wyso-sounds-of-the-season-logo

In addition WYSO has named an interim replacement for outgoing music director James Smith (below), who is retiring from WYSO as well as from the University of Wisconsin-Madison at the end of this season.

james smith Jack Burns

Here are details from WYSO’s executive director Bridget Fraser:

“WYSO is very pleased to announce that Randal Swiggum (below) has been appointed WYSO Interim Artistic Director and Youth Orchestra Conductor for the 2017-2018 season.

“Randy is well-known to many WYSO students already, whether through Summer Music Clinic, the recent Wisconsin Middle Level Honors orchestra, or Suzuki Strings of Madison. He prepared the WYSO Youth Orchestra for its 2012 Overture Center performance of “To Be Certain of the Dawn,” and has subbed in with Philharmonia Orchestra and chamber music rehearsals.

Randall Swiggum

“Randy is in his 19th season as Artistic Director of the award-winning Elgin Youth Symphony Orchestra, a large program similar to WYSO, which draws students from 70 different communities in suburban Chicago.

“Under his direction, the EYSO has collaborated with renowned artists like Midori, Yo-Yo Ma and Rachel Barton Pine, as well as Grammy-winning chamber ensemble eighth blackbird. The EYSO has appeared on NPR’s “From the Top” and at the Ravinia Festival, where they will return to perform again in 2018.

“The Illinois Council of Orchestras has twice named him Conductor of the Year and awarded its prestigious Programming of the Year Award to the EYSO.

“A frequent guest conductor of orchestral and choral festivals, Randy recently conducted the Scottish National Youth Symphony in Glasgow, All-State Orchestras in Georgia and Illinois, the American Mennonite Schools Orchestra Festival, Northern Arizona Honors Orchestra, the APAC Orchestra Festival in Seoul, and both the Wisconsin Middle Level Honors Choir and Orchestra, among many others.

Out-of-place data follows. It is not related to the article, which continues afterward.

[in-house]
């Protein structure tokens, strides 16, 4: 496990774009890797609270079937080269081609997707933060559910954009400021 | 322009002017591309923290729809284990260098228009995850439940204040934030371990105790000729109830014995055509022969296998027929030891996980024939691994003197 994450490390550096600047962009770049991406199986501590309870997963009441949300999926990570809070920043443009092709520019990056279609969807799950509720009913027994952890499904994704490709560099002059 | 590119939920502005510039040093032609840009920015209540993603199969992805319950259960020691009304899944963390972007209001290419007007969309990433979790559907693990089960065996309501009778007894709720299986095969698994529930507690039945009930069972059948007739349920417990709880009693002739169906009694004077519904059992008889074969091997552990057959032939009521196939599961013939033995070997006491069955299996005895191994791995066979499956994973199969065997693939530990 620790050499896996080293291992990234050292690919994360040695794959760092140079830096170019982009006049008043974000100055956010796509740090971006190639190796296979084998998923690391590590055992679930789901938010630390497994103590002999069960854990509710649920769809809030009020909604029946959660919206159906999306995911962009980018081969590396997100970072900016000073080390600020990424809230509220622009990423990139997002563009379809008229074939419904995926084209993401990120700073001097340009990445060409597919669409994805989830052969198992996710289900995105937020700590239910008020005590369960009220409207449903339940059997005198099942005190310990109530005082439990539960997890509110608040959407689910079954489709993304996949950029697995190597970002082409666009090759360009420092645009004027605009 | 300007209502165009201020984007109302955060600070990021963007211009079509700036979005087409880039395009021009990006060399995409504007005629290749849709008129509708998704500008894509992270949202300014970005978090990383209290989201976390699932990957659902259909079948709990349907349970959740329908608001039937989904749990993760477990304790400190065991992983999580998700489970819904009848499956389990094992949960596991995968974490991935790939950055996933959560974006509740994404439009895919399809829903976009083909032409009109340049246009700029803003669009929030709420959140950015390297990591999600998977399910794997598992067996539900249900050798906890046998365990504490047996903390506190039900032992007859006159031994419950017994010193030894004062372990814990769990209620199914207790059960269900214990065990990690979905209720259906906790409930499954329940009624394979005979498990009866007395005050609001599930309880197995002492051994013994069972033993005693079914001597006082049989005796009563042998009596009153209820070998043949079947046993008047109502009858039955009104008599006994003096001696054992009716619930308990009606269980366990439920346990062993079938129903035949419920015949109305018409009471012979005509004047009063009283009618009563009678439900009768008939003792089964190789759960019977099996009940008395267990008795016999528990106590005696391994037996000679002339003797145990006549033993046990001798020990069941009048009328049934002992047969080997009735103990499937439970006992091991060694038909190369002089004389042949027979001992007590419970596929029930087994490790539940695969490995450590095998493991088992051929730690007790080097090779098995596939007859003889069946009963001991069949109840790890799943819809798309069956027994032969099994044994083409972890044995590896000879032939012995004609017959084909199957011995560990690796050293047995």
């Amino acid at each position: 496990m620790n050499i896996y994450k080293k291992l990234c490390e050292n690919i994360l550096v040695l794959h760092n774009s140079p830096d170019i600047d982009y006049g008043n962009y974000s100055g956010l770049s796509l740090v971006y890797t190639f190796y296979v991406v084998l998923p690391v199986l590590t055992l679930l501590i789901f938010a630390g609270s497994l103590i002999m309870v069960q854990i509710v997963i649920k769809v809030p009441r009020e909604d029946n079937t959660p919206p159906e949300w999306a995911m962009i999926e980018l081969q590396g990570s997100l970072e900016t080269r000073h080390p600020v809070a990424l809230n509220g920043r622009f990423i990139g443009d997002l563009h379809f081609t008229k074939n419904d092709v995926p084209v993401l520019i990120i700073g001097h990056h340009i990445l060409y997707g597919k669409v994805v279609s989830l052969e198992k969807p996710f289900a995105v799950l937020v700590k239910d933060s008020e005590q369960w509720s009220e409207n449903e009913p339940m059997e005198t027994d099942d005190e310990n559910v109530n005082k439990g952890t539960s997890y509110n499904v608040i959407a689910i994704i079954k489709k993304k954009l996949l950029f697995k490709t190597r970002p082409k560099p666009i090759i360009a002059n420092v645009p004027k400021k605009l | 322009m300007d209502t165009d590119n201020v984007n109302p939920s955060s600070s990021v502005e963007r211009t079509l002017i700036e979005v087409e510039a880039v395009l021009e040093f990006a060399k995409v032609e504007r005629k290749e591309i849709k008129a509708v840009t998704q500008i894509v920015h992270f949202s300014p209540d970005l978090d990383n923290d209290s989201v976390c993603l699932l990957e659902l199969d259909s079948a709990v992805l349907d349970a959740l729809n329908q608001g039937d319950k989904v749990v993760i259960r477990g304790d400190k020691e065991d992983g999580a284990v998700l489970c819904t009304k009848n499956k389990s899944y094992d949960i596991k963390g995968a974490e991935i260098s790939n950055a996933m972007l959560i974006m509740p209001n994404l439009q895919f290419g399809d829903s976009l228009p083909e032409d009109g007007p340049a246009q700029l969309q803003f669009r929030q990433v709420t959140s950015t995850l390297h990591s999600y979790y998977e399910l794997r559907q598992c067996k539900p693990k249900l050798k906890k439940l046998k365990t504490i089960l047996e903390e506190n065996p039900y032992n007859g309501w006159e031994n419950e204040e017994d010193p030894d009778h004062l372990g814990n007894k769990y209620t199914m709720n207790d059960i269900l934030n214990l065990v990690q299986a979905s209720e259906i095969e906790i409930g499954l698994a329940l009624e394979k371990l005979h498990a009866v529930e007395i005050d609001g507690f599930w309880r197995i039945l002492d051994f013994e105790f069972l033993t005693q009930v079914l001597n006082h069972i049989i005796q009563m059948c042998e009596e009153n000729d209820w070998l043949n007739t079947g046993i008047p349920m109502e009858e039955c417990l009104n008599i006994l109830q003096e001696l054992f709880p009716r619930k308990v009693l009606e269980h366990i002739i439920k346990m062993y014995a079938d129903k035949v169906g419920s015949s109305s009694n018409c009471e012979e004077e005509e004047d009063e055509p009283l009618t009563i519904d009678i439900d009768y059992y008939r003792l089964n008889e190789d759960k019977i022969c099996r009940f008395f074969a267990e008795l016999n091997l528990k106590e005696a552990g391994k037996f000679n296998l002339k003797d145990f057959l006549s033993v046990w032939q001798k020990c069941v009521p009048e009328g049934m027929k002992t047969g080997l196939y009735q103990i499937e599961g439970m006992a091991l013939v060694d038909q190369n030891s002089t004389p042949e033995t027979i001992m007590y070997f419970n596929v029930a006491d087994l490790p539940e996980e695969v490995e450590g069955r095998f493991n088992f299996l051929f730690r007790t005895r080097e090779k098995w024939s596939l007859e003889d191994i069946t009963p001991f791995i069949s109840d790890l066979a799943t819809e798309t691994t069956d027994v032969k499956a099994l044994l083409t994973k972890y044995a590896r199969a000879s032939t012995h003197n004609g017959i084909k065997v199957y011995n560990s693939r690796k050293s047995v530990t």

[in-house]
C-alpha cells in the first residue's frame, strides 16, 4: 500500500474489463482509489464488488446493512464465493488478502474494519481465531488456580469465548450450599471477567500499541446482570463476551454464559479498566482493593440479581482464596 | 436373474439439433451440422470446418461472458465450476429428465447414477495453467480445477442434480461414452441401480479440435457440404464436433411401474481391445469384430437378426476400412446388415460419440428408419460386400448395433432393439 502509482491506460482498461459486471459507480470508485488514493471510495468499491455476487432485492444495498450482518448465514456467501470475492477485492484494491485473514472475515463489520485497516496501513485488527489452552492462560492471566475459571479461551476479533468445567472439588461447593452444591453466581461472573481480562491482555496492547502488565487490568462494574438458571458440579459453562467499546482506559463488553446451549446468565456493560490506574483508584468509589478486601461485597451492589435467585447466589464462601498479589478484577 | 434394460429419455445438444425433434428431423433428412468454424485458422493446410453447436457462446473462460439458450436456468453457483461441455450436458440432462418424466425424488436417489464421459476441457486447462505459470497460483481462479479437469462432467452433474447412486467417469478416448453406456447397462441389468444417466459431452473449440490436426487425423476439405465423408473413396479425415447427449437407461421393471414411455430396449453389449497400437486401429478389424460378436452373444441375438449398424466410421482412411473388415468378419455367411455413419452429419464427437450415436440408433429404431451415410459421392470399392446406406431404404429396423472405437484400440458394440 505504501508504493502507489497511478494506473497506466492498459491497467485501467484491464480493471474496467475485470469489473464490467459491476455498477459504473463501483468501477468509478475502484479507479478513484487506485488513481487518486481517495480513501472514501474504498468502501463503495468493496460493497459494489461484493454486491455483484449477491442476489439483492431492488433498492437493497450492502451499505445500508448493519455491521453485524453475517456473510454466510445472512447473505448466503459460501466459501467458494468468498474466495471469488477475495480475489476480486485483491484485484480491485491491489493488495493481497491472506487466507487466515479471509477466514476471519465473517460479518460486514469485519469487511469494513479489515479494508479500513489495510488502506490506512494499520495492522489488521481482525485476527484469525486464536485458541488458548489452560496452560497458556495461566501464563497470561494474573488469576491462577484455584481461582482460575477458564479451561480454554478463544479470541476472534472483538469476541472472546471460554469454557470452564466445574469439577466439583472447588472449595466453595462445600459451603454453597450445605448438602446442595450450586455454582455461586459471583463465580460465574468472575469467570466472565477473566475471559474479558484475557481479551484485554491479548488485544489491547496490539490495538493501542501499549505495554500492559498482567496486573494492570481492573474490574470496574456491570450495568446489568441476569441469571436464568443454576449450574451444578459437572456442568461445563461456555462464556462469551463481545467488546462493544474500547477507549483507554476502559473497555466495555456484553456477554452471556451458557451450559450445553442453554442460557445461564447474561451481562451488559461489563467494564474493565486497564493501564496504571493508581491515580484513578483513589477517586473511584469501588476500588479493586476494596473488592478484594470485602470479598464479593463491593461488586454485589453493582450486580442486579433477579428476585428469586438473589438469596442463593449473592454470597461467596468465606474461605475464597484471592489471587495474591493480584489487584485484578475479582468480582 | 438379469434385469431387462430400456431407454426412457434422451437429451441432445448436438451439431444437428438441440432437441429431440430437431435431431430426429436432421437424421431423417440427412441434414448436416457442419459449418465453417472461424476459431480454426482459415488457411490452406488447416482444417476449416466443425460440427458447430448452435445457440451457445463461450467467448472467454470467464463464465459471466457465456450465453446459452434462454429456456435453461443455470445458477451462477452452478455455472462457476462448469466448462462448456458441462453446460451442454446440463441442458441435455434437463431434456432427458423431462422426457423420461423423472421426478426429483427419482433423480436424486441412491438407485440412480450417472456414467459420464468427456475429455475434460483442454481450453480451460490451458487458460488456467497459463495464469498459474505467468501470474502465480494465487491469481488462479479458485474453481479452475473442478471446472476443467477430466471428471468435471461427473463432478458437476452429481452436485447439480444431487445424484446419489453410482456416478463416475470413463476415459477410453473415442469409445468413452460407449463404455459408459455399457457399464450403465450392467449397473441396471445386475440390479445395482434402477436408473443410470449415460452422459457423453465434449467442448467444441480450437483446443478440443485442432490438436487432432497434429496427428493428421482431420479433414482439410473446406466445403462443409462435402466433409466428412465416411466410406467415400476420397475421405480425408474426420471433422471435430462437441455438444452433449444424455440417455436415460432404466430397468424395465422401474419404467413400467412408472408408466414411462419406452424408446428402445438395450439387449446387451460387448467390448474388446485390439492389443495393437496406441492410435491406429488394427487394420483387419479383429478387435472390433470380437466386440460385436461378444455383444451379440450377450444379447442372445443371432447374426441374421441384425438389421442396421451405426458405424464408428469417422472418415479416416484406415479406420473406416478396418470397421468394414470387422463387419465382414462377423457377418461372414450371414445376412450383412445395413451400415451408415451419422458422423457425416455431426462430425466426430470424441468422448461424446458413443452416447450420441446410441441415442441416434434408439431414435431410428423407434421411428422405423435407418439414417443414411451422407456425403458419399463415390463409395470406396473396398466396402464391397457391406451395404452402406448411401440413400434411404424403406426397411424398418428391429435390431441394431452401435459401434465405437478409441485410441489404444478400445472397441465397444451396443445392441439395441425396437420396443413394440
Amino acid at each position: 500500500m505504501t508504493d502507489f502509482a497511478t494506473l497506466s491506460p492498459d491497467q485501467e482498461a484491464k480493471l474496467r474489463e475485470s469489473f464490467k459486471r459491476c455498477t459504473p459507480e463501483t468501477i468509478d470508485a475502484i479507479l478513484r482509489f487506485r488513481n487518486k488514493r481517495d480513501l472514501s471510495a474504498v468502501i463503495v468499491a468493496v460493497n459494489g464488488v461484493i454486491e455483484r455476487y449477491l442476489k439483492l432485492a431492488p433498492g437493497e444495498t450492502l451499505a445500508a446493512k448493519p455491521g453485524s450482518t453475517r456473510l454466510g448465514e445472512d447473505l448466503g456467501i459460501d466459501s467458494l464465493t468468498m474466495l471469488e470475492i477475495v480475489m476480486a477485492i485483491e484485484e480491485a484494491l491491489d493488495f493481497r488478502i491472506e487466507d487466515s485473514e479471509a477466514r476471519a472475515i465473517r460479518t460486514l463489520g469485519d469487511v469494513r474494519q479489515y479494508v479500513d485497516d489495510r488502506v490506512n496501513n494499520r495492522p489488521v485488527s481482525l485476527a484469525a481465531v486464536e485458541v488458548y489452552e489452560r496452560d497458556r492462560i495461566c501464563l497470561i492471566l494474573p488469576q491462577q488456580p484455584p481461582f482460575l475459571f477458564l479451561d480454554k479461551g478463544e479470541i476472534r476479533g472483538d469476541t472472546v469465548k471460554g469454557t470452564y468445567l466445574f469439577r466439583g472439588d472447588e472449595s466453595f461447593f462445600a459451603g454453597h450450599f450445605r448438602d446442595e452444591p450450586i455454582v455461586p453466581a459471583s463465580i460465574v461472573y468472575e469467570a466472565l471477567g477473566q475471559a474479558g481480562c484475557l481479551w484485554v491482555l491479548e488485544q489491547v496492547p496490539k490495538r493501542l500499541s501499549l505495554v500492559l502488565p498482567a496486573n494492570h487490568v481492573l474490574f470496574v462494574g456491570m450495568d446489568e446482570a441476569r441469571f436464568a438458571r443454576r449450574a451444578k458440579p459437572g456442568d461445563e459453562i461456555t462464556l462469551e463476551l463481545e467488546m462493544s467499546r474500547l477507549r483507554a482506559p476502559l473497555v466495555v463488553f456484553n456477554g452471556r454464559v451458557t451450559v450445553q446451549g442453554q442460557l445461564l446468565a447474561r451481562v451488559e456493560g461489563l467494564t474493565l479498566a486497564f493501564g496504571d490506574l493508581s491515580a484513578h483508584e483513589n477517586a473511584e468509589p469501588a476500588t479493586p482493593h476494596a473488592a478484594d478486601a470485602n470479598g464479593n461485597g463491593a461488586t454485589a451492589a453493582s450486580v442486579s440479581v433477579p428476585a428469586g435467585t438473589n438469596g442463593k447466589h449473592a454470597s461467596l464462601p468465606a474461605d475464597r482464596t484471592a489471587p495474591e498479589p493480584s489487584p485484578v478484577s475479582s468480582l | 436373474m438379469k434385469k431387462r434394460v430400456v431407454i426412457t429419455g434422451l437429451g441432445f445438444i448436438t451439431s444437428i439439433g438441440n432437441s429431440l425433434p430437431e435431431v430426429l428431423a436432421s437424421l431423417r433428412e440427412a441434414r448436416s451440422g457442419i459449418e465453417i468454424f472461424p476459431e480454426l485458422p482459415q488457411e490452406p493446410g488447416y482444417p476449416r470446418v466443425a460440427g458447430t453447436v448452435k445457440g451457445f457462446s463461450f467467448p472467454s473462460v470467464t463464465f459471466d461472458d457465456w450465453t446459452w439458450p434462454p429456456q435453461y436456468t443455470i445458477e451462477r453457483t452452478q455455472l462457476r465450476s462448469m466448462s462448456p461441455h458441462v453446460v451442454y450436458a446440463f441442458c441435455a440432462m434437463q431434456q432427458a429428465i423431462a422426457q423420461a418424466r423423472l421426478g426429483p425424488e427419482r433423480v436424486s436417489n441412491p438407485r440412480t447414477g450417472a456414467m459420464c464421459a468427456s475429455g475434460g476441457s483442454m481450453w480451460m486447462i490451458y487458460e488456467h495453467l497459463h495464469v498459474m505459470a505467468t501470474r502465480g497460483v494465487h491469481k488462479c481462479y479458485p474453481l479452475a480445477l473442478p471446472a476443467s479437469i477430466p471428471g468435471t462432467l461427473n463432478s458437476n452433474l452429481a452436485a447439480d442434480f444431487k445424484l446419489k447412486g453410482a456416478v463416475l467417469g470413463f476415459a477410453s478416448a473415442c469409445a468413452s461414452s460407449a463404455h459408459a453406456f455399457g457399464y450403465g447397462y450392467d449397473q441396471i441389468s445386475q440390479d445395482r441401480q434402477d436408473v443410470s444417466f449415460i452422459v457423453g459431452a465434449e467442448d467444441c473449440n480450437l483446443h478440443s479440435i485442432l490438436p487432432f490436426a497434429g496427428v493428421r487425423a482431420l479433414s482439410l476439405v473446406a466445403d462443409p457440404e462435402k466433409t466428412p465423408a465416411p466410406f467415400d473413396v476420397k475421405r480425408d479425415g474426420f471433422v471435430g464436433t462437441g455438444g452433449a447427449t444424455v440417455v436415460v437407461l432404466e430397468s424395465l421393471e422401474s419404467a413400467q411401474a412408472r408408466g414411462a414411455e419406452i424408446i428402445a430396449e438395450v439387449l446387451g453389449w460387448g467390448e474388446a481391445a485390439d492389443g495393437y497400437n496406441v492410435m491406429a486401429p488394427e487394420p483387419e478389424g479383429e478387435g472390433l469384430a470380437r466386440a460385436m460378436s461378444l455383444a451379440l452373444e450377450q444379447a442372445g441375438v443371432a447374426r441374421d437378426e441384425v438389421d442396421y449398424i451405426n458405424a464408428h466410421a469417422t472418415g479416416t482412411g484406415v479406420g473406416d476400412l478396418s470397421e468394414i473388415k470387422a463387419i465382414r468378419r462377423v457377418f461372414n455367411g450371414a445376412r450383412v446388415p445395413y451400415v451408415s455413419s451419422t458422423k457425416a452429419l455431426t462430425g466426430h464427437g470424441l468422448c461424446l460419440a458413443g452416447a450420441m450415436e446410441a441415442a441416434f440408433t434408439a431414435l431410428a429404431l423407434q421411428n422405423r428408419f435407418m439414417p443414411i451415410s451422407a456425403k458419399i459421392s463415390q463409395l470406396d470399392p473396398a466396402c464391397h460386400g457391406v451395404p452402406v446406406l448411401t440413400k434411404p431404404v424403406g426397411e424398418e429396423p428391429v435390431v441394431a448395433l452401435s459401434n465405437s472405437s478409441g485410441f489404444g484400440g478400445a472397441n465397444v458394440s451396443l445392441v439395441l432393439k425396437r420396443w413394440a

“Randy also works with a number of professional orchestras, designing and conducting concerts for young people. Last year, he led the Madison Symphony in his original “Symphony Safari: What Nature Teaches Us About the Orchestra,” attended by several thousand middle school students in Overture Hall.

“Next February, he returns for a fourth season with the Milwaukee Symphony Orchestra in its acclaimed “Teen Partner” series, conducting the Gloria by Francis Poulenc.

“He also appears next spring with the Chippewa Valley Symphony, conducting his “Beethoven Superhero” concert, which has been popular with teachers, students and parents alike, with the Elgin Symphony and The Florida Orchestra (Tampa).

“As an author and lecturer, Randy works with teachers around the country and internationally, most recently with international school teachers in Hong Kong and at Carnegie Hall, where last summer he returned for a fourth season teaching its Music Educator Workshops, and leading members of the National Youth Orchestra of the USA.

“Randy is a proud UW-Madison graduate and lives in Madison, where you can find him on Monday nights working with the Madison Boychoir (in the Madison Youth Choirs) alongside colleague Margaret Jenks.

“WYSO is truly fortunate to have such a dedicated and tireless educator guiding its artistic vision next season.”


Classical music: On Christmas Day, YOU MUST HEAR THIS – “The Shepherd’s Farewell” chorus from the oratorio “L’Enfance du Christ” by Hector Berlioz.

December 25, 2014
6 Comments

By Jacob Stockinger

Today is Christmas Day, 2014.

As this year’s gift, The Ear wants to share something special.

It is a work that usually gets drowned out at Christmas time by more familiar works — from “Messiah” by George Frideric Handel, the “Christmas Oratorio” by Johann Sebastian Bach, “The Nutcracker” by Peter Ilyich Tchaikovsky, “Amahl and the Night Visitors” by Gian Carlo Menotti and the “Christmas Concerto” by Arcangelo Corelli.